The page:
Instructor(s): Susan Brooks, Jeff Carolin

Course Location: Please see the "Intensive Course Schedule" under Schedules and Timetables (

This section of the course is for students studying remotely. This course will meet via audio-visual conference. To enrol in this course all students must meet or exceed the tech requirements for enrolment in University of Toronto courses, which can be found here [].

Note: Attendance at intensive courses is mandatory for the duration of the course.

This interactive, experiential, and reflective course is rooted in the belief, as stated by writer and activist Adrienne Maree Brown, that what we practice at the small scale sets the patterns for the whole system. Accordingly, this course is oriented to three overlapping spheres that we are constantly engaging in as legal professionals committed to social change: the personal; the interpersonal; and the systemic.

At the personal level, students will be invited to bring their whole selves into the classroom: their analytical abilities honed in other courses and all the other aspects of their identities – including  their questions and uncertainties about their own professional paths. They will be introduced to tools that can improve their self-awareness and wellness in a profession that is known for the toll it takes on mental health, and that can support them in visualizing a fulfilling career-ahead.

Turning to the interpersonal level, as legal professionals we are often engaged in conflict – whether it is formalized as litigation or develops informally in relationships with clients, colleagues, opposing counsel, etc. In this sphere, students will become aware of their communication and conflict styles, and will learn to work more compassionately and mindfully across differences of class, race, gender, sexual orientation, and ability with a trauma-informed approach. Students will also get to practice these skills through simulations.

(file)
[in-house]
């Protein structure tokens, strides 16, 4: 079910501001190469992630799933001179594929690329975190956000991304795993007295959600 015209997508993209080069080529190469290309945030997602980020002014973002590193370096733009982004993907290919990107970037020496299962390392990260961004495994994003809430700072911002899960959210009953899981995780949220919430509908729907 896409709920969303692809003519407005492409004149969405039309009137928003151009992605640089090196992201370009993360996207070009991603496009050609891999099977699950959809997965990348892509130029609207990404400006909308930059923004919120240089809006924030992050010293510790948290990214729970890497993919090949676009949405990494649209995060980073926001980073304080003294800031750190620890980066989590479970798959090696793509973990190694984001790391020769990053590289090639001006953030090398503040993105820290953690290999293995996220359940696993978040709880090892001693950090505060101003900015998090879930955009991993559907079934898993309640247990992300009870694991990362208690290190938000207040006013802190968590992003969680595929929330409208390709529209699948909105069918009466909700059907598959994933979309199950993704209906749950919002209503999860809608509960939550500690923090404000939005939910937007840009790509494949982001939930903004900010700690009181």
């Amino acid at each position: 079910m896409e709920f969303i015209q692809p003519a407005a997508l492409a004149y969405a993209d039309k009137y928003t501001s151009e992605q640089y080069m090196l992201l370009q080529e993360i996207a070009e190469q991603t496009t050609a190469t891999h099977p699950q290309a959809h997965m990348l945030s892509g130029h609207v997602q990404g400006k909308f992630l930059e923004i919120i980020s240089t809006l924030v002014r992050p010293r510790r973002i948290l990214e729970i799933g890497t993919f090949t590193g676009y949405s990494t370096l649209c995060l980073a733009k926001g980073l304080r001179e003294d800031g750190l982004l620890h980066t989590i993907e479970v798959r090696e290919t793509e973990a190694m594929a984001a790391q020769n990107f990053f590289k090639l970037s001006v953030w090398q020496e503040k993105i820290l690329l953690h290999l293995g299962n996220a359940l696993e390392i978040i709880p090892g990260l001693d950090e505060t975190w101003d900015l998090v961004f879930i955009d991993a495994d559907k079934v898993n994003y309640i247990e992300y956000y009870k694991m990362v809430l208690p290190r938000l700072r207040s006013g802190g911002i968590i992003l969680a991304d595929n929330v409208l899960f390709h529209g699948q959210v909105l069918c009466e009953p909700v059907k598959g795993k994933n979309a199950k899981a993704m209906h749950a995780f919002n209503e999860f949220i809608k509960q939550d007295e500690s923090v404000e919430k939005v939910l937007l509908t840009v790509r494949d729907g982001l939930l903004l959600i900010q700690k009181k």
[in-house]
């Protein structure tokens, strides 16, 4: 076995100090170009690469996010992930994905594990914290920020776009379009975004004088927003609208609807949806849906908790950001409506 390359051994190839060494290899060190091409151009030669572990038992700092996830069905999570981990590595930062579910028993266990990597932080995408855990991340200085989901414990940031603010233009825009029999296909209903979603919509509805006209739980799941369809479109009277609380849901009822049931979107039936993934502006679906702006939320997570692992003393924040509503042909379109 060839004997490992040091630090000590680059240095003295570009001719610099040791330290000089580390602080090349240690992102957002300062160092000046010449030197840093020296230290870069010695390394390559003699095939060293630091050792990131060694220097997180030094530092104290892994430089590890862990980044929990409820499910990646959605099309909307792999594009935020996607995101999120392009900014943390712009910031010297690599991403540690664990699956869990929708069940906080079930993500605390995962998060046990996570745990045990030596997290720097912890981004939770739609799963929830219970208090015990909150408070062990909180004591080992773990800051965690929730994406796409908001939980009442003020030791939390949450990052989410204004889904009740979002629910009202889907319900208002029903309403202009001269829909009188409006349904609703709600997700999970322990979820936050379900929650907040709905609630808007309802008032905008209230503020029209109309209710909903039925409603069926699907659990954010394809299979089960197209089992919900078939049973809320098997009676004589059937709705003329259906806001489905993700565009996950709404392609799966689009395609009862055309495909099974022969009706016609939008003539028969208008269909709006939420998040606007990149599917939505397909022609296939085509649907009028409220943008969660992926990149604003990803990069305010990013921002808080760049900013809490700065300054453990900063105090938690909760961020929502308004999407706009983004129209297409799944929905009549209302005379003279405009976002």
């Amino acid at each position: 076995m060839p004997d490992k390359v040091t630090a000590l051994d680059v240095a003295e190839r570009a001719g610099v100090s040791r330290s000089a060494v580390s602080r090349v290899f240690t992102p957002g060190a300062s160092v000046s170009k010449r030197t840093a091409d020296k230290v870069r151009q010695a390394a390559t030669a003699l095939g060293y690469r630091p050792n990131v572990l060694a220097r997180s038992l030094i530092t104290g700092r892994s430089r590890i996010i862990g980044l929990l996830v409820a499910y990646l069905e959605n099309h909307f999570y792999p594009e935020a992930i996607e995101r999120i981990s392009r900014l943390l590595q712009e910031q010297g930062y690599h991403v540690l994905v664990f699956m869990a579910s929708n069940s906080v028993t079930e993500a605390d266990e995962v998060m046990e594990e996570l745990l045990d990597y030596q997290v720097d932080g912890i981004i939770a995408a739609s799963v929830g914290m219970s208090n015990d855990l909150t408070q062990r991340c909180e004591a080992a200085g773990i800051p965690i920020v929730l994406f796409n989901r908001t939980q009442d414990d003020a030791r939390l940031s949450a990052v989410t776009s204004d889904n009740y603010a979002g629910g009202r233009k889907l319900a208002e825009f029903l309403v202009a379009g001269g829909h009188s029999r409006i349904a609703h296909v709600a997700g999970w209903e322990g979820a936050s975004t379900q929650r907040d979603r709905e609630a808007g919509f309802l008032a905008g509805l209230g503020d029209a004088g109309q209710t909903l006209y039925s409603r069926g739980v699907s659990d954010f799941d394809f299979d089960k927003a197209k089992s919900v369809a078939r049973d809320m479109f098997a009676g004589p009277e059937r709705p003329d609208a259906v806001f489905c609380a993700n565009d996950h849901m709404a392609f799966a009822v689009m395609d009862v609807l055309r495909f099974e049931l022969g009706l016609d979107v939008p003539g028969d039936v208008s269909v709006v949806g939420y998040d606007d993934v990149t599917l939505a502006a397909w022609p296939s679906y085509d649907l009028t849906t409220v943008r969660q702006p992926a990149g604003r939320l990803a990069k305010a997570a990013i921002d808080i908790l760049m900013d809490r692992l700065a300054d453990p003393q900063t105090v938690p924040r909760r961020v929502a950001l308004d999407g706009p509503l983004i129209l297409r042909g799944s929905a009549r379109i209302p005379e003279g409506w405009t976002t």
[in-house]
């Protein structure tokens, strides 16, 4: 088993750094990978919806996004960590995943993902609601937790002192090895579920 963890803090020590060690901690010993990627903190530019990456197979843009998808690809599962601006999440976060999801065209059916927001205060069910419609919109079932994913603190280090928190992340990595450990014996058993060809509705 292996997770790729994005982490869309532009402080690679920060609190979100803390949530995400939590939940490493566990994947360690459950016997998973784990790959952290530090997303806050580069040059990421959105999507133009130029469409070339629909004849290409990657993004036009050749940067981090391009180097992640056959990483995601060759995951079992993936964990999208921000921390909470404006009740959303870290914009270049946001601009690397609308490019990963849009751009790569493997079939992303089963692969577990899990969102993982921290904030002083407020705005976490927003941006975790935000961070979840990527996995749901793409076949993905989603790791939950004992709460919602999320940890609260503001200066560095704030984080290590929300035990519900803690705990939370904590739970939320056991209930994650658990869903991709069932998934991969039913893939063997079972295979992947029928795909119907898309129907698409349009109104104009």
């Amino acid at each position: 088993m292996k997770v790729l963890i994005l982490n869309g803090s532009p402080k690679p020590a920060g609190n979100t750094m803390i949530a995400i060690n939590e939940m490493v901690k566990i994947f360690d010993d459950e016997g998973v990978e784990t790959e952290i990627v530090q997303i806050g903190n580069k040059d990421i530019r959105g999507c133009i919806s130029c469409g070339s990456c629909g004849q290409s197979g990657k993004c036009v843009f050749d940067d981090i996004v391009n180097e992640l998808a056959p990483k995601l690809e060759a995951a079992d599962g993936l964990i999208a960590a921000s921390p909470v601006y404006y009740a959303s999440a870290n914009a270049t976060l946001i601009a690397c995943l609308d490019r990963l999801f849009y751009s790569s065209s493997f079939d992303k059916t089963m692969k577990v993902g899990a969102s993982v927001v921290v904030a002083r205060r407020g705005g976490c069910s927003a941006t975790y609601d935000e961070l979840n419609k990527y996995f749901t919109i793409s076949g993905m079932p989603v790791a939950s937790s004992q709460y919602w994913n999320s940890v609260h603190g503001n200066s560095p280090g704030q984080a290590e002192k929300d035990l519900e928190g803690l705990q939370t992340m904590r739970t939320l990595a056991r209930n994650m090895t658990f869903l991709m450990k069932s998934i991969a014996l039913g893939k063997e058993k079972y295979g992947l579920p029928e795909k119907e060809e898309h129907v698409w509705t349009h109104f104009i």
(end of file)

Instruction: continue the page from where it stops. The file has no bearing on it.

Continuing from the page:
Finally, at the systemic level, students will be introduced to alternative ways of conceptualizing the law – such as restorative & transformative justice, and conscious contracts – that fundamentally challenge the often invisible assumptions upon which areas such as criminal and contract law are based. In this sphere, we ask: what do our legal systems and processes look like if they are an extension of the core values we hold most dear?

60% for the paper and 40% for participation, and will be based on active and thoughtful class participation and multiple opportunities for structured reflection. The final assignment will be a substantial reflective analysis paper of 2,500 words. Papers must be delivered to the Records Office by 4:00 p.m. on February 1, 2021. This course will be graded credit/no credit.
Academic year
2020 - 2021

At a Glance

Second Term



20 JD


Via AV Conference:

Monday, January 4, 2020: 1:00 pm - 3:30 pm
Tuesday, January 5, 2020: 1:00 pm - 3:30 pm
Wednesday, January 6, 2020: 1:00 pm - 3:30 pm
Thursday, January 7, 2020: 1:00 pm - 3:30 pm
Friday, January 8, 2020: 1:00 pm - 3:00 pm